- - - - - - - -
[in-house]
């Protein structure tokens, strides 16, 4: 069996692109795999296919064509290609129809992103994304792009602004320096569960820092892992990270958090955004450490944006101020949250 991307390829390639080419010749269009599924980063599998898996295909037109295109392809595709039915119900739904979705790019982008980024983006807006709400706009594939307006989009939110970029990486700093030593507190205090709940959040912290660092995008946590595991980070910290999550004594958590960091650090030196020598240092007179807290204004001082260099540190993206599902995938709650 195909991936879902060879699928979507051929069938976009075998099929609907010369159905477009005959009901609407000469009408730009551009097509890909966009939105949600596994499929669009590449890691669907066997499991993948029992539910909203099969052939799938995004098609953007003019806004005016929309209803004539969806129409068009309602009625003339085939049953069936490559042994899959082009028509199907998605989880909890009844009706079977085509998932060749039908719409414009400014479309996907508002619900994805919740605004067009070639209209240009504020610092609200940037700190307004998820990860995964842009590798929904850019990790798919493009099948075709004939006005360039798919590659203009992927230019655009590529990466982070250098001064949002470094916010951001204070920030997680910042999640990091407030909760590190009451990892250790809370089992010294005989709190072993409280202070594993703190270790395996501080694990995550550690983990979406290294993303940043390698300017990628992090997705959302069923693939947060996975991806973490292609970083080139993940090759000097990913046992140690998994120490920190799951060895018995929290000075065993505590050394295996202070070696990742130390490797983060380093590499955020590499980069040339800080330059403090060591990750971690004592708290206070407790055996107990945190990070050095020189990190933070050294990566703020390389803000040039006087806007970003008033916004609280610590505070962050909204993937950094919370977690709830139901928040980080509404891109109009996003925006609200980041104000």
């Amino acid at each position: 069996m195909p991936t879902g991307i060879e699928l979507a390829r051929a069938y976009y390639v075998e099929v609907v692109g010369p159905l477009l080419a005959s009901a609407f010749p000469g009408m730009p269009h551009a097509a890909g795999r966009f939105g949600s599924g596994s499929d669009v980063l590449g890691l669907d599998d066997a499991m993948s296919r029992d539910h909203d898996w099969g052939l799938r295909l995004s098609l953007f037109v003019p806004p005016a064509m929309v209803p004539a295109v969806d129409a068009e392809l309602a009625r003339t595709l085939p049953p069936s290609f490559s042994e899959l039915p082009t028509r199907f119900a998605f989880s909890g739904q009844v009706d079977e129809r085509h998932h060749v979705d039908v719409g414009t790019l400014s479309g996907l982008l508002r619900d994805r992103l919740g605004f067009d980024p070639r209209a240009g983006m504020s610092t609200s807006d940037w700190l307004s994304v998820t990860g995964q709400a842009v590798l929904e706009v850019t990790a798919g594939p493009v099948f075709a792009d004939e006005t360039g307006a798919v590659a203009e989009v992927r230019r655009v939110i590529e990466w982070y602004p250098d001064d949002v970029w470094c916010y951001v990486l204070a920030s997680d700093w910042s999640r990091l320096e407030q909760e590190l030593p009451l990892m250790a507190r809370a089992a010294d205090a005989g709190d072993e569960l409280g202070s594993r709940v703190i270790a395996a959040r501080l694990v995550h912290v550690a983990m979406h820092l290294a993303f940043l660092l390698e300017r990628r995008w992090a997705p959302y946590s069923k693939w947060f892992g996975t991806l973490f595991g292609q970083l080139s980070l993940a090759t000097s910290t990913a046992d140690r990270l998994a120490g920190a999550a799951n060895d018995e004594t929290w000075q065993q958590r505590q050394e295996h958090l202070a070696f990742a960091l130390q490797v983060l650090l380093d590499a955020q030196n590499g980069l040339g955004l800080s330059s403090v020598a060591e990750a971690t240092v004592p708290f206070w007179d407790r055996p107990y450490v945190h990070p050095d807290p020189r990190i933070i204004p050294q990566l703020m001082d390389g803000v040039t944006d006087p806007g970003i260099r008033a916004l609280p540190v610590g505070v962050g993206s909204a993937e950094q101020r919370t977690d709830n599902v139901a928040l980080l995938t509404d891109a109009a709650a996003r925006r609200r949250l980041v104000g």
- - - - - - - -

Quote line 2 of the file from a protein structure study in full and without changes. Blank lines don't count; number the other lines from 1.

């Protein structure tokens, strides 16, 4: 069996692109795999296919064509290609129809992103994304792009602004320096569960820092892992990270958090955004450490944006101020949250 991307390829390639080419010749269009599924980063599998898996295909037109295109392809595709039915119900739904979705790019982008980024983006807006709400706009594939307006989009939110970029990486700093030593507190205090709940959040912290660092995008946590595991980070910290999550004594958590960091650090030196020598240092007179807290204004001082260099540190993206599902995938709650 195909991936879902060879699928979507051929069938976009075998099929609907010369159905477009005959009901609407000469009408730009551009097509890909966009939105949600596994499929669009590449890691669907066997499991993948029992539910909203099969052939799938995004098609953007003019806004005016929309209803004539969806129409068009309602009625003339085939049953069936490559042994899959082009028509199907998605989880909890009844009706079977085509998932060749039908719409414009400014479309996907508002619900994805919740605004067009070639209209240009504020610092609200940037700190307004998820990860995964842009590798929904850019990790798919493009099948075709004939006005360039798919590659203009992927230019655009590529990466982070250098001064949002470094916010951001204070920030997680910042999640990091407030909760590190009451990892250790809370089992010294005989709190072993409280202070594993703190270790395996501080694990995550550690983990979406290294993303940043390698300017990628992090997705959302069923693939947060996975991806973490292609970083080139993940090759000097990913046992140690998994120490920190799951060895018995929290000075065993505590050394295996202070070696990742130390490797983060380093590499955020590499980069040339800080330059403090060591990750971690004592708290206070407790055996107990945190990070050095020189990190933070050294990566703020390389803000040039006087806007970003008033916004609280610590505070962050909204993937950094919370977690709830139901928040980080509404891109109009996003925006609200980041104000």